ALL Ipswich's three-time world champion wanted to do after returning home was sleep.
Given she'd spent 40 hours in the air or waiting for flights leaving France, Karla Blowers had every reason to enjoy some well-deserved rest.
The Ipswich Pistol Club competitor had just completed an incredible feat, winning her third consecutive world title.
Her latest record-breaking achievement at the International Practical Shooting Confederation (IPSC) world shoot was in her outdoor handgun event at the Chateauroux range in France.
She beat major challengers from the host country and the United States to win the five-day event by 29 points.
"It's a bit surreal really,'' the accomplished Redbank Plains-based shooter said.
"The two people in particular who came second and third (from the US) were amazing shooters. They were a challenge the whole time.''
Blowers, 31, won her first world title in Greece in 2011 before successfully defending her title in the US in 2014.
Her latest French mission capped a remarkable feat.
Becoming the first women's shooter to complete the treble in her discipline fittingly came in her 20th year of competition.
With the IPSC world shoot staged every three years, she has displayed tremendous consistency and temperament to win the open women's titles at her past three attempts.
In France, she maintained her concentration at crucial times.
"I did a lot of match analysis during the match and I was leading the entire match,'' she said.
However, after being ahead by 32 points at the end of the second day, she conceded she relaxed a little before refocusing on the job at hand.
"It was a learning experience too,'' the modest achiever said.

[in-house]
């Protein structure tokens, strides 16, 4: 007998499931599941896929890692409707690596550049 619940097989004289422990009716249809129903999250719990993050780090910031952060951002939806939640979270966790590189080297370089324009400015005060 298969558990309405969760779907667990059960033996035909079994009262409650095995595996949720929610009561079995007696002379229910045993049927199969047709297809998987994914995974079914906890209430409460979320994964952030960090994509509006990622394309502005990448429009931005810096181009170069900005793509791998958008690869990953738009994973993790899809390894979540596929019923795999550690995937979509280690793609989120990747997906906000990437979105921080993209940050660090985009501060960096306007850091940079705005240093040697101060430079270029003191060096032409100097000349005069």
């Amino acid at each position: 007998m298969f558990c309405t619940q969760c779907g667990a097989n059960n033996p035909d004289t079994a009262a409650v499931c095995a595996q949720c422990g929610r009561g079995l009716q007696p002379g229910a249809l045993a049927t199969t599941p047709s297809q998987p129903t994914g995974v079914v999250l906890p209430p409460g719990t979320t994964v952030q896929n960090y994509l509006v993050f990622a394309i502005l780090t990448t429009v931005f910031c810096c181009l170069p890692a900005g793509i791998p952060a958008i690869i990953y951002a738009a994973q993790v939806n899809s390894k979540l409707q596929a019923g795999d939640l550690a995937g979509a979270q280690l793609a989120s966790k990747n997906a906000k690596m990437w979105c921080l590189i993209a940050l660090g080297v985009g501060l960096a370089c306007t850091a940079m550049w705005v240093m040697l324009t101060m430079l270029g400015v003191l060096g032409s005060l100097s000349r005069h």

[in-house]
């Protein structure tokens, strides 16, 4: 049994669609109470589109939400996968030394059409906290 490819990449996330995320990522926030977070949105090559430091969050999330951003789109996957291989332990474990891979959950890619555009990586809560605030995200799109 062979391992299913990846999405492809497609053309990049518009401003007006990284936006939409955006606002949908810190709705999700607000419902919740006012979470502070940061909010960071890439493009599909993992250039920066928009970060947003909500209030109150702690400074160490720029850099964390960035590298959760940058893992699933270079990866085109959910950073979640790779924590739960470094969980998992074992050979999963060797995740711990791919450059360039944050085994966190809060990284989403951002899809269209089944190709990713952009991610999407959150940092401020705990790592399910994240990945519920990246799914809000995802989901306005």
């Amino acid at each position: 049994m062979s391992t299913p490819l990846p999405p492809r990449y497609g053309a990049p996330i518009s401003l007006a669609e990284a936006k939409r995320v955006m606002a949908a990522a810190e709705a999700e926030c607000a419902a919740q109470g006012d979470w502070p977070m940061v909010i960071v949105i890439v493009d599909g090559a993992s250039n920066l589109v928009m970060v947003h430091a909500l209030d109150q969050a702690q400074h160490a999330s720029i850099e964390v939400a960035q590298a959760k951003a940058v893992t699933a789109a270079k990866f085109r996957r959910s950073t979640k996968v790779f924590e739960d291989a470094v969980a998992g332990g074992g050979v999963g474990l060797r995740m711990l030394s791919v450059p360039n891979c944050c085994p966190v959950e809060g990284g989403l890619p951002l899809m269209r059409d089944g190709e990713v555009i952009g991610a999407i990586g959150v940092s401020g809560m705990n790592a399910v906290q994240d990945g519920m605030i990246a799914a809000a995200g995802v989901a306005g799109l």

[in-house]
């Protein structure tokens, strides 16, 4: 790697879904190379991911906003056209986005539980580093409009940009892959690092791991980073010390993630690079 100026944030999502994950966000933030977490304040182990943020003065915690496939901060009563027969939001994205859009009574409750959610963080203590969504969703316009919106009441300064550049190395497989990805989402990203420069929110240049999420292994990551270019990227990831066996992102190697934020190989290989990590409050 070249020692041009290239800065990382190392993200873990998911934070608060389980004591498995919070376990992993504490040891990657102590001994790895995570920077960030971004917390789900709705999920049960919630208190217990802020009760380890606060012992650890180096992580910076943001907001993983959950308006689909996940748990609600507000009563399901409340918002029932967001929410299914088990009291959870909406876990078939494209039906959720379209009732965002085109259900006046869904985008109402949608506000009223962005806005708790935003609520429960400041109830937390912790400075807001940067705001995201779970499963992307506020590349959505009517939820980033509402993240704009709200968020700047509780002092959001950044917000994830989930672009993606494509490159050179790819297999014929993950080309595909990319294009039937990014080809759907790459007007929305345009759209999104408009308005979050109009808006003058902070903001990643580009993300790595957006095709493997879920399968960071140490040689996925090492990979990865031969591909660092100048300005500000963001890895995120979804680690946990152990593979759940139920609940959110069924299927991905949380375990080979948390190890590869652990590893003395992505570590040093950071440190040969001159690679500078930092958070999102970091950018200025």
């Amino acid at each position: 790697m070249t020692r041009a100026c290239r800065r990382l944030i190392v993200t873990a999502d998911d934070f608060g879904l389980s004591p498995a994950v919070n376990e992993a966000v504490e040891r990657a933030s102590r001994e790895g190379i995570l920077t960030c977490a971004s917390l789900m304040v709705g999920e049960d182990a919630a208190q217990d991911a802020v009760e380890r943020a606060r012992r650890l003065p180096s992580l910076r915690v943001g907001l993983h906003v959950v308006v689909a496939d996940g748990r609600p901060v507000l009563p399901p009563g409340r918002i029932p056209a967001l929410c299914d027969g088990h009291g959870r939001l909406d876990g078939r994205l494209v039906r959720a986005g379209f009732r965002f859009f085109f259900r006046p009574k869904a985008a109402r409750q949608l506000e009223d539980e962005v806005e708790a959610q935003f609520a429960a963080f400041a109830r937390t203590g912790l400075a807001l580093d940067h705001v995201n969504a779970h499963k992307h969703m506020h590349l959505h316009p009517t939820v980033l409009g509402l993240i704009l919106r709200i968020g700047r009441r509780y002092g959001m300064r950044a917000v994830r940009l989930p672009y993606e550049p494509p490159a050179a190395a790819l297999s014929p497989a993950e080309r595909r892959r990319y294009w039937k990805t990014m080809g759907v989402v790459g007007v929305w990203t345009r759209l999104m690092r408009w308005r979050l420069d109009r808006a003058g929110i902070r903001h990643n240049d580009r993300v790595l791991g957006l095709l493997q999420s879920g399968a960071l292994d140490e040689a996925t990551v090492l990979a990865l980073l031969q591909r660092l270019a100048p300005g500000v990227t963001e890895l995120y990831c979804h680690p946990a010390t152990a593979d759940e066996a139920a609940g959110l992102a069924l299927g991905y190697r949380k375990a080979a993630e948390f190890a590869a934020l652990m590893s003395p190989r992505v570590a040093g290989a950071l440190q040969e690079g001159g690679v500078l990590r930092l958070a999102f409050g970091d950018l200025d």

Blowers shared the satisfaction she gained from being a world champion.
"You don't do it for the recognition,'' she said.
"You do it for yourself, especially in our sport where there's certainly no money in it.''
Having to shoot over distances from one metre to 10 metres while moving provides challenges only those under international competitive pressure can really understand.
"I feel like I've achieved something,'' she said, happy with her performance in France.
"The calibre of ladies that were shooting was just amazing.''
Including male shooters, Blowers finished 47th overall in the world.
"It went pretty well,'' she said.
"It's all in your head really once you reach the top level of sport.''
Blowers is planning a short break before continuing her regular practice at the Ipswich club's Karrabin range.
Her next major competition is the 2018 national titles over Easter in Melbourne.
She's been Australian champion eight times.
With the 2020 IPSC world shoot in Thailand, Blowers is keen to compete at a venue a bit closer to home and that means less time in the air.
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